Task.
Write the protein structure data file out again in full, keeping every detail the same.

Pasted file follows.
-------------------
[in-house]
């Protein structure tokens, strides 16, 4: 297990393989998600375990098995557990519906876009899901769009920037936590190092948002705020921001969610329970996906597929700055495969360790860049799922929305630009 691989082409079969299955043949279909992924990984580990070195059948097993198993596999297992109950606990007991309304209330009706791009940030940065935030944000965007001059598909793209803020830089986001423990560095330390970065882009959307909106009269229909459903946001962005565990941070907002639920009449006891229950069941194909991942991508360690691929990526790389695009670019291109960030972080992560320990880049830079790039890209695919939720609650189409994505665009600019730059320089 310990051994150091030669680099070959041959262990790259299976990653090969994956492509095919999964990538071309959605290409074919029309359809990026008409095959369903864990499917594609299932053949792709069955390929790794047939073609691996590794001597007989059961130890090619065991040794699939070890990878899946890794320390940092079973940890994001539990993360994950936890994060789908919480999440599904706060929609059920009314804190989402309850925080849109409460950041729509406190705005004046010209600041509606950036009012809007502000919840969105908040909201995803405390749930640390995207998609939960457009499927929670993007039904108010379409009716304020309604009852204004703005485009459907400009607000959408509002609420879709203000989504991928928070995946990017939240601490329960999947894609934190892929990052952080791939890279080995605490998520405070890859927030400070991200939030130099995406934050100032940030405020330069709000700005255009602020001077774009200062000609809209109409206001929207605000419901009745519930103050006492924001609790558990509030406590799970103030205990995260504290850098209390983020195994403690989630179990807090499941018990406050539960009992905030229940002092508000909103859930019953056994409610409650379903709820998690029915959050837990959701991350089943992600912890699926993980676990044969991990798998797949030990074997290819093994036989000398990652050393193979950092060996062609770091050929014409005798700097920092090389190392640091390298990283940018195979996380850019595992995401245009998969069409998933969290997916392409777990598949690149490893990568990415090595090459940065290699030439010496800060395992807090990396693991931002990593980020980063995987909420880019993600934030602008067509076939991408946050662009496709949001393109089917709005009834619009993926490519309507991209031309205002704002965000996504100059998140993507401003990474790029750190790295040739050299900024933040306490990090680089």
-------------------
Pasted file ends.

[in-house]
């Protein structure tokens, strides 16, 4: 297990393989998600375990098995557990519906876009899901769009920037936590190092948002705020921001969610329970996906597929700055495969360790860049799922929305630009 691989082409079969299955043949279909992924990984580990070195059948097993198993596999297992109950606990007991309304209330009706791009940030940065935030944000965007001059598909793209803020830089986001423990560095330390970065882009959307909106009269229909459903946001962005565990941070907002639920009449006891229950069941194909991942991508360690691929990526790389695009670019291109960030972080992560320990880049830079790039890209695919939720609650189409994505665009600019730059320089 310990051994150091030669680099070959041959262990790259299976990653090969994956492509095919999964990538071309959605290409074919029309359809990026008409095959369903864990499917594609299932053949792709069955390929790794047939073609691996590794001597007989059961130890090619065991040794699939070890990878899946890794320390940092079973940890994001539990993360994950936890994060789908919480999440599904706060929609059920009314804190989402309850925080849109409460950041729509406190705005004046010209600041509606950036009012809007502000919840969105908040909201995803405390749930640390995207998609939960457009499927929670993007039904108010379409009716304020309604009852204004703005485009459907400009607000959408509002609420879709203000989504991928928070995946990017939240601490329960999947894609934190892929990052952080791939890279080995605490998520405070890859927030400070991200939030130099995406934050100032940030405020330069709000700005255009602020001077774009200062000609809209109409206001929207605000419901009745519930103050006492924001609790558990509030406590799970103030205990995260504290850098209390983020195994403690989630179990807090499941018990406050539960009992905030229940002092508000909103859930019953056994409610409650379903709820998690029915959050837990959701991350089943992600912890699926993980676990044969991990798998797949030990074997290819093994036989000398990652050393193979950092060996062609770091050929014409005798700097920092090389190392640091390298990283940018195979996380850019595992995401245009998969069409998933969290997916392409777990598949690149490893990568990415090595090459940065290699030439010496800060395992807090990396693991931002990593980020980063995987909420880019993600934030602008067509076939991408946050662009496709949001393109089917709005009834619009993926490519309507991209031309205002704002965000996504100059998140993507401003990474790029750190790295040739050299900024933040306490990090680089």